What You Need to Know About the Proposed ‘Death Tax Repeal Act of 2015’

My estimated gross estate will be at or above the current federal exemption threshold. How is this tax law expected to change in the near future?

While it is always considered a wise idea to prepare an estate plan with an eye on the federal exemption, this figure is constantly increasing, decreasing, or being (temporarily) eliminated altogether. Currently, the individual estate tax exemption is $5.43 million, whereas a married couple can defer estate tax liability for a total exemption of $10,860,000 upon the death of the second spouse. However, legislation making its way through Congress could mean the ultimate death of the death tax, creating a number of alternative planning tools for high-net worth testators seeking to properly dispose of assets and provide for loved ones.

Death Tax Repeal Act of 2015

In April, 2015, the United States House of Representatives voted 240-179 to repeal the estate tax all together. The measure, known as the Death Tax Repeal Act of 2015, was introduced on February 26, 2015 by Rep. Kevin Brady (R-TX) and works to amend the Internal Revenue Code by repealing both the estate tax and the generation-skipping transfer taxes levied upon any estate created on or subsequent to the date the Act is executed.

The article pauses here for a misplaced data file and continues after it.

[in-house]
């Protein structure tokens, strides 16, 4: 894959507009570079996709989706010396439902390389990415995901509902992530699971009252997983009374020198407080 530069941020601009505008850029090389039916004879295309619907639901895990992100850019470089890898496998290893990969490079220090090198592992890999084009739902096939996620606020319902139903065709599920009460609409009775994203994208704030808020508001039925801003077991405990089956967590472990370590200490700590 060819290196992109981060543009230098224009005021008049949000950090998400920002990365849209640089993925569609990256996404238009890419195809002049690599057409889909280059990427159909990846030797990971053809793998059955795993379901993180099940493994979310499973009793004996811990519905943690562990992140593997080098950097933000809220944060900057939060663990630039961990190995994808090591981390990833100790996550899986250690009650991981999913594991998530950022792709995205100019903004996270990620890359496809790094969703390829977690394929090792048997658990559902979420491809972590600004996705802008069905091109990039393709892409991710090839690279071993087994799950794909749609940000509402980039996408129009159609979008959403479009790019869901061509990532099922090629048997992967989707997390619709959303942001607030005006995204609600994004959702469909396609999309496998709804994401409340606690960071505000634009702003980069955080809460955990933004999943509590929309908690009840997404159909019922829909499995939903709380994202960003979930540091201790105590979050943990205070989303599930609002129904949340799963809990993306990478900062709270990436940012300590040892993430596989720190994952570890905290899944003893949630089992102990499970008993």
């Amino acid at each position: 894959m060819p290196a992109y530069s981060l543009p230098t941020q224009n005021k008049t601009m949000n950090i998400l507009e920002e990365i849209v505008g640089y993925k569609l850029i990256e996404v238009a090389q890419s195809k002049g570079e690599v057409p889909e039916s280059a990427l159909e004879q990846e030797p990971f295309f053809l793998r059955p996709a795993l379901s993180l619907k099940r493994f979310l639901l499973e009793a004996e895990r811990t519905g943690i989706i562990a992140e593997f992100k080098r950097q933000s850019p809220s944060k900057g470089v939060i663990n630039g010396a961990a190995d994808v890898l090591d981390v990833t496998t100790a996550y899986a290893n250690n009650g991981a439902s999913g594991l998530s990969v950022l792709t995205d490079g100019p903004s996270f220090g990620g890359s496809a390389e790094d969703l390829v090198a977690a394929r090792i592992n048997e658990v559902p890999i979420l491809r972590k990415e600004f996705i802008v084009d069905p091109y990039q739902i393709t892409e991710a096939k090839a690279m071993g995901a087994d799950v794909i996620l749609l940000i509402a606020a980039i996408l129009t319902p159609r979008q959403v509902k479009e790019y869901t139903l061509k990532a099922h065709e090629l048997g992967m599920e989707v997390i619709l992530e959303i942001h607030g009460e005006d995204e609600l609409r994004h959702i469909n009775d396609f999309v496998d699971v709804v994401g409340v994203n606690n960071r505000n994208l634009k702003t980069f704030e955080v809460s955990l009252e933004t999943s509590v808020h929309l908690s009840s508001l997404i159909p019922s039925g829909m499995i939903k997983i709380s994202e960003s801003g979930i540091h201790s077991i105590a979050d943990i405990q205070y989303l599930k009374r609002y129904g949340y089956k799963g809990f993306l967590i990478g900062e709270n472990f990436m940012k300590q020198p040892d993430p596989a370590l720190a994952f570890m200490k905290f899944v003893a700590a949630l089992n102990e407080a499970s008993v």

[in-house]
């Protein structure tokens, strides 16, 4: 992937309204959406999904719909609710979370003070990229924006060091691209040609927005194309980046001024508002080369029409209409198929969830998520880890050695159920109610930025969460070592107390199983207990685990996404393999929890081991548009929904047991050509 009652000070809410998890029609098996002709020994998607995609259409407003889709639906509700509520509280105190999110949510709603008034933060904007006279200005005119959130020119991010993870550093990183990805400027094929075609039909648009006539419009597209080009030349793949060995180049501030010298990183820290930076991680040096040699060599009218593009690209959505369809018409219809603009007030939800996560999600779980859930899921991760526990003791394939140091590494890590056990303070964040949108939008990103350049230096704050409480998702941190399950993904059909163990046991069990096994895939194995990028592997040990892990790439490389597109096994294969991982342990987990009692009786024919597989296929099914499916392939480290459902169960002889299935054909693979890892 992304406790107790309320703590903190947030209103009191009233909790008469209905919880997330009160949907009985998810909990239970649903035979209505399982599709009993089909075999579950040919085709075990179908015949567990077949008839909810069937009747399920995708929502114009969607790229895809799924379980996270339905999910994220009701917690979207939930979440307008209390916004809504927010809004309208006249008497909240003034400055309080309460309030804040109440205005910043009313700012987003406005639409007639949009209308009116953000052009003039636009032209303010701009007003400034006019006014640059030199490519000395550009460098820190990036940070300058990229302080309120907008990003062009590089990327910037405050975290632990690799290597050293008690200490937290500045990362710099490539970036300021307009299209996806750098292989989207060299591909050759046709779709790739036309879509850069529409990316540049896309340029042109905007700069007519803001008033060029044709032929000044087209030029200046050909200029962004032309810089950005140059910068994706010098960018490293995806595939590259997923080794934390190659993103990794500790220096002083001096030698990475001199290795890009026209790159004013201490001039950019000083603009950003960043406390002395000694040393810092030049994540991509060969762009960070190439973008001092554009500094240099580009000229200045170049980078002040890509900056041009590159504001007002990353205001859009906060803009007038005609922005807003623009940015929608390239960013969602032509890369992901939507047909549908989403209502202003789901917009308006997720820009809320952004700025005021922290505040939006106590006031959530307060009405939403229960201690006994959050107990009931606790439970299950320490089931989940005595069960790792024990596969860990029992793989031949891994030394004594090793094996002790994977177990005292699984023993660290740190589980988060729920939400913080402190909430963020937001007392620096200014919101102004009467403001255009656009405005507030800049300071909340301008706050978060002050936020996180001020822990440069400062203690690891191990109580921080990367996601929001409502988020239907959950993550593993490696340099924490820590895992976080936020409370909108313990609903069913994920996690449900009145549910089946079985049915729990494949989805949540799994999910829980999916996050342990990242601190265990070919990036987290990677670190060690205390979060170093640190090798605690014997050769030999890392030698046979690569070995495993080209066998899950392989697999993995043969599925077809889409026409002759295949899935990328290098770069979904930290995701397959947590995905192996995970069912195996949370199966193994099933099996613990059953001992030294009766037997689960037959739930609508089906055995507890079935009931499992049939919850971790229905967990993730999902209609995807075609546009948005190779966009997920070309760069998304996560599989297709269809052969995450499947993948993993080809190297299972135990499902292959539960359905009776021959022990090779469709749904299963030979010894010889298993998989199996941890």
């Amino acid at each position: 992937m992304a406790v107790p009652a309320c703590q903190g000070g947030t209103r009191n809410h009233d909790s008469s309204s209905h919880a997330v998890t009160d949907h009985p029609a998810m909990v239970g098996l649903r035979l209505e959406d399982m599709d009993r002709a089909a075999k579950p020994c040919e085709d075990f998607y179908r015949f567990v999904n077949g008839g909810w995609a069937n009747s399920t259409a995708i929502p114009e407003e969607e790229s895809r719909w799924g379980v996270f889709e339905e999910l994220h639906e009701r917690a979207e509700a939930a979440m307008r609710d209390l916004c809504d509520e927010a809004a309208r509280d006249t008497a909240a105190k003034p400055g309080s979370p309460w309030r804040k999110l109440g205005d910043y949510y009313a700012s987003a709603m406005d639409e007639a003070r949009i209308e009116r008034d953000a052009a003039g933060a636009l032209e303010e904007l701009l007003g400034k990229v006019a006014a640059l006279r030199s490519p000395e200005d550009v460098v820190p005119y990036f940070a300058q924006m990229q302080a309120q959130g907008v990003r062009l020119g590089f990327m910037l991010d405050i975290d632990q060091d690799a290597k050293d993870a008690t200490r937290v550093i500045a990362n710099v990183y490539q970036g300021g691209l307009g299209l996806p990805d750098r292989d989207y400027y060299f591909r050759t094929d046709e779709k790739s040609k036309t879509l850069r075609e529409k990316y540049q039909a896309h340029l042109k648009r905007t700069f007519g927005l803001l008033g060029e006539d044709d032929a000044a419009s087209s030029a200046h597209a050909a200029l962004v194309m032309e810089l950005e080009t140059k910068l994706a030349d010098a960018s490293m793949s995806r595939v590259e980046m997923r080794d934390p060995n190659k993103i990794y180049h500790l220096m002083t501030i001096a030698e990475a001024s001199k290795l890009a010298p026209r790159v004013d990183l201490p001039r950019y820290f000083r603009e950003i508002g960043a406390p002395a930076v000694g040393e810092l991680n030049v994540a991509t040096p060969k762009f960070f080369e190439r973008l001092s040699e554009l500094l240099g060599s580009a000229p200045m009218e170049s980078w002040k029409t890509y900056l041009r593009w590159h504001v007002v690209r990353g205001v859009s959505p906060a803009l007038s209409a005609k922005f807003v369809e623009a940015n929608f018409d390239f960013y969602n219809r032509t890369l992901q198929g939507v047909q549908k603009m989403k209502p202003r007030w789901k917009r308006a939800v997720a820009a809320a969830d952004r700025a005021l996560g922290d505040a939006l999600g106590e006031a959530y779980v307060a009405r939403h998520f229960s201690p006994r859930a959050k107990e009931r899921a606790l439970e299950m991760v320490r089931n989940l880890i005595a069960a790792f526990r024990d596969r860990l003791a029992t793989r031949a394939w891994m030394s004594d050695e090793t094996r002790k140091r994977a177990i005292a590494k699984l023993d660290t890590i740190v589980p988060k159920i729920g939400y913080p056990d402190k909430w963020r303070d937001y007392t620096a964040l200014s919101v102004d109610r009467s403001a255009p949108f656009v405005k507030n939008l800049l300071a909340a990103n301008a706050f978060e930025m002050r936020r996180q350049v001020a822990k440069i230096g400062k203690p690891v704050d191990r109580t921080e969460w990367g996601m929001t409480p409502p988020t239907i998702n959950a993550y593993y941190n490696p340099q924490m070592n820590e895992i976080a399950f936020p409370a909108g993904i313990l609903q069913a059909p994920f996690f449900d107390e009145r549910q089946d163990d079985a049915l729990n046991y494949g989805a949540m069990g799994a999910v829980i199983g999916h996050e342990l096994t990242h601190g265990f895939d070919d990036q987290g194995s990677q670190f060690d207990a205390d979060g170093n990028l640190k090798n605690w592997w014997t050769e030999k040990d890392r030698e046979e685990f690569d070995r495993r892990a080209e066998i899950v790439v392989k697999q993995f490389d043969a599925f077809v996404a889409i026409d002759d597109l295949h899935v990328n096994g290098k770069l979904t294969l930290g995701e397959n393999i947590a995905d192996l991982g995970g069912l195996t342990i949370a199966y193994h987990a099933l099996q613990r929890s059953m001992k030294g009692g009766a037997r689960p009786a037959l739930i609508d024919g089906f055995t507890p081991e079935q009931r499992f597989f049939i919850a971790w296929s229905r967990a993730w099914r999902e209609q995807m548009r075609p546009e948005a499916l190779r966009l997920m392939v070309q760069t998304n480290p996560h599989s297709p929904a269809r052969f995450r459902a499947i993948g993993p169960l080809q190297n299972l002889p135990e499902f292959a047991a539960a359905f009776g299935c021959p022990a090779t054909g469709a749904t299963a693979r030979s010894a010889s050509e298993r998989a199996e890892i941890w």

The proposal contains two exceptions, however, including (i) distributions from such trust before the death of a surviving spouse made more than 10 years after the enactment date of this Act, and; (ii) assets remaining in such trust upon the death of the surviving spouse.
Moreover, the Act addresses the federal gift tax rates, and would lower the top rate to 35%. Also, transfers in trust are still considered a taxable gift unless the trust is drafted as wholly-owned by the donor or the donor’s spouse.
While the Act was met with substantial Republican support in the House, it has yet to meet its fate in the Senate. According to Congressional insiders, Democrats promise a filibuster of the Act, and the President is expected to veto any attempt to do away with the estate tax.
In 2013, only one out of every 700 estates – or 0.1% – was required to pay the estate tax. Industry experts expect that level to rise once the data from 2014 is compiled, but only to approximately 0.2% of all estates.
In many cases, exposure to estate tax liability can be significantly reduced with proper planning. For more information, contact Orange County estate planning attorney Brian Chew by calling 949-347-5256 today.

Brian Chew, the managing partner of OC Wills & Trust Attorneys, has extensive experience in the areas of estate planning, asset protection planning, business succession planning, long-term care planning, and veterans’ benefits. By devoting his practice to estate planning matters, he has founded a firm that strives to provide exceptional service to their clients by working closely with individuals and their families to create comprehensive and customized estate plans. For the past twenty five years, Brian has served thousands of clients in the matters of estate planning, wills and trusts. If you have any questions about this article, you can reach Brian Chew here.